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Re: '#' exit document space? (was: Documents, Cars, Hills, and Valleys)

From: Tim Berners-Lee <timbl@w3.org>
Date: Thu, 11 Apr 2002 08:16:49 -0400
Message-ID: <034d01c1e152$c21860f0$ac01a8c0@CREST>
To: "Graham Klyne" <GK@ninebynine.org>
Cc: <www-rdf-interest@w3.org>

----- Original Message -----
From: "Graham Klyne" <GK@ninebynine.org>
To: "Tim Berners-Lee" <timbl@w3.org>
Cc: <www-rdf-interest@w3.org>
Sent: Thursday, April 11, 2002 4:04 AM
Subject: '#' exit document space? (was: Documents, Cars, Hills, and Valleys)


> At 06:22 PM 4/10/02 -0400, Tim Berners-Lee wrote:
> >The semantic web must model HTTP faithfully.
> >
> >The solution of course is very simple, because the # allows us
> >to jump from documents to things through the mime type.
> >We just invent a new language, not a new protocol. This cost is
> >much smaller.
> >
> >Because even a semantic web which talks about Mark and his cars
> >is still doing it with documents, and the document way of working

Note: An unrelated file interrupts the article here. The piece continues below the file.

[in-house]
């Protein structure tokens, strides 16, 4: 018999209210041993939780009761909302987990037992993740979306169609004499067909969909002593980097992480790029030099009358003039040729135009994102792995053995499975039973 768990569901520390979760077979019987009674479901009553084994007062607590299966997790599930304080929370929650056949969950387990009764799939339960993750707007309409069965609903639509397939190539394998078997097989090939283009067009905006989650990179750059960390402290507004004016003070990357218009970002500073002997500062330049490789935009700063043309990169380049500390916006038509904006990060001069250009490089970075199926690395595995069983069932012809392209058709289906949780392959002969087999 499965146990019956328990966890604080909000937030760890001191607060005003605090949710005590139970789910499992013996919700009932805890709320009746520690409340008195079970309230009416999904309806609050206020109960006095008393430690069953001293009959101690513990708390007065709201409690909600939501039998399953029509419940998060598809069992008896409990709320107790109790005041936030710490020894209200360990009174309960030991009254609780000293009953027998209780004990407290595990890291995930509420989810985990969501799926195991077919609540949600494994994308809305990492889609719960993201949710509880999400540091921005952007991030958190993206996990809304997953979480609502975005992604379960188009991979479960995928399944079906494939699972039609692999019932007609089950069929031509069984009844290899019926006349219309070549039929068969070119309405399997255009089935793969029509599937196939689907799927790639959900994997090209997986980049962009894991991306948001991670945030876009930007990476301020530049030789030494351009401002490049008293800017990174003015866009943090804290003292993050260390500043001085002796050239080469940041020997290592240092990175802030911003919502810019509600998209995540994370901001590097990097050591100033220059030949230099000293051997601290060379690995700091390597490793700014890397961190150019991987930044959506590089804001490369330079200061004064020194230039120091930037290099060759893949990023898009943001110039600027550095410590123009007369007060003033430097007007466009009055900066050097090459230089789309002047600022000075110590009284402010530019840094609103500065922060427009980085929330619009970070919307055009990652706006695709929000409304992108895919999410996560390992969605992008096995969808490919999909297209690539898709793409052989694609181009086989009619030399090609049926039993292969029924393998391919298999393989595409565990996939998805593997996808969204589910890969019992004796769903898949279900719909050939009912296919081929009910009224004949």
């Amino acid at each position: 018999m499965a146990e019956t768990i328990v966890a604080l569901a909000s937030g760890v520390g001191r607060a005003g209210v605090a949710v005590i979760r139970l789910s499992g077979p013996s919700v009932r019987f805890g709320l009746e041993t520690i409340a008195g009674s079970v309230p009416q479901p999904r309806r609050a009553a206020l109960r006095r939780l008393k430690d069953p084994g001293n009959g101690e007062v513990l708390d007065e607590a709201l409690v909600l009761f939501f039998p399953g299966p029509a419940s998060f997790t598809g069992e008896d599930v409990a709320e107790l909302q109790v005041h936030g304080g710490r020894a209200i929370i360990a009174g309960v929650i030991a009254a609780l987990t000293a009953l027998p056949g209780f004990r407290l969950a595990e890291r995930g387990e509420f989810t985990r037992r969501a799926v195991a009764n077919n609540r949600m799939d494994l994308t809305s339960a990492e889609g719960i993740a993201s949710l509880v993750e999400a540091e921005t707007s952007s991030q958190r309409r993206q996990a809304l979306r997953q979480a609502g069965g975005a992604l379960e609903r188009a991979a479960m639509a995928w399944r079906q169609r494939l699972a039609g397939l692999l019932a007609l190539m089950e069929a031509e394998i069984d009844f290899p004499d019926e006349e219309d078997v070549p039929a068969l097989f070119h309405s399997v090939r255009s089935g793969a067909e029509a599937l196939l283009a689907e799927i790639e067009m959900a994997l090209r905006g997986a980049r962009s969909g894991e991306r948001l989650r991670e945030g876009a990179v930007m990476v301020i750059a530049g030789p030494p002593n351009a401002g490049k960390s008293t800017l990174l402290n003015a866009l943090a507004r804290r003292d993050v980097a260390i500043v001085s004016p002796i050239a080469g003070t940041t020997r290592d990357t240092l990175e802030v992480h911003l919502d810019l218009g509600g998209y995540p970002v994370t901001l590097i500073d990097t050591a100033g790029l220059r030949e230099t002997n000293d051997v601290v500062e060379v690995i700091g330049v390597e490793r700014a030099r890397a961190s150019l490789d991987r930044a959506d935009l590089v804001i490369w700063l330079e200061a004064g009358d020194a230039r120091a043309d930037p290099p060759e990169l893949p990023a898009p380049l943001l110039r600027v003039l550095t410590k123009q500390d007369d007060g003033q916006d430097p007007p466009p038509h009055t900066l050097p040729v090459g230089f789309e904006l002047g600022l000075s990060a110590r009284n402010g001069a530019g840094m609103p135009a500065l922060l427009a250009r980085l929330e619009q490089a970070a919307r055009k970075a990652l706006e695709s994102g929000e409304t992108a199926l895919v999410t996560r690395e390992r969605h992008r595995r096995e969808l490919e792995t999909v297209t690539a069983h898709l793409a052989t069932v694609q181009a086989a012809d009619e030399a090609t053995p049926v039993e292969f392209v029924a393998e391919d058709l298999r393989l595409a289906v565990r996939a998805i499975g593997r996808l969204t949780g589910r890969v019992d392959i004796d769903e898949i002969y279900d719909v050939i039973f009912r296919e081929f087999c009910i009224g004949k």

> >is still useful, and the hTTP machinery for talking about the
> >properties of the documents themselves is important.
> >
> >Given that the # allows us to be free of any restriction, we avoid
forcing
> >HTTP to be what it ain't and still get all we need.
>
> This seems to be putting an awful burden of responsibility on one
> character, something I had seen as a small syntactic device...


The # is a huge syntactic device -- because the document identifier
on the left is so different and the whateveritis on the right are
so different, defined by different specs.  The former hands off
immeditely to the protocol spec, the later to the format spec.

> It seems, reading your comments, that one SHOULD NOT use a bare HTTP URL
to
> identify, say, an XML namespace because that is not a document.  I suppose
> it has a certain elegance, because the document:
>
>      http://www.w3.org/1999/02/22-rdf-syntax-ns
>
> can be viewed as describing the namespace:
>
>      http://www.w3.org/1999/02/22-rdf-syntax-ns#
>
> which seems to be how things work out in practice (for RDF, at least).

Well, when there is a one-one correspndence between two things, the ID
of one can be used to identify the other.  So we could just say that
the namespace is identified by giving the URI of the namespace document.

The big hole we have is the way RDF makes URIrefs by attaching localnames,
which is not shared.  Indeed, xml schema can't give you the URIref
for an element type for example.

> But I'm concerned that this represents a changing from widely understood
> principles, and will be difficult to deploy consistently (in people's
minds
> and in software).
>
> #g
>
>
> -------------------
> Graham Klyne
> <GK@NineByNine.org>
>
Received on Thursday, 11 April 2002 08:16:45 GMT

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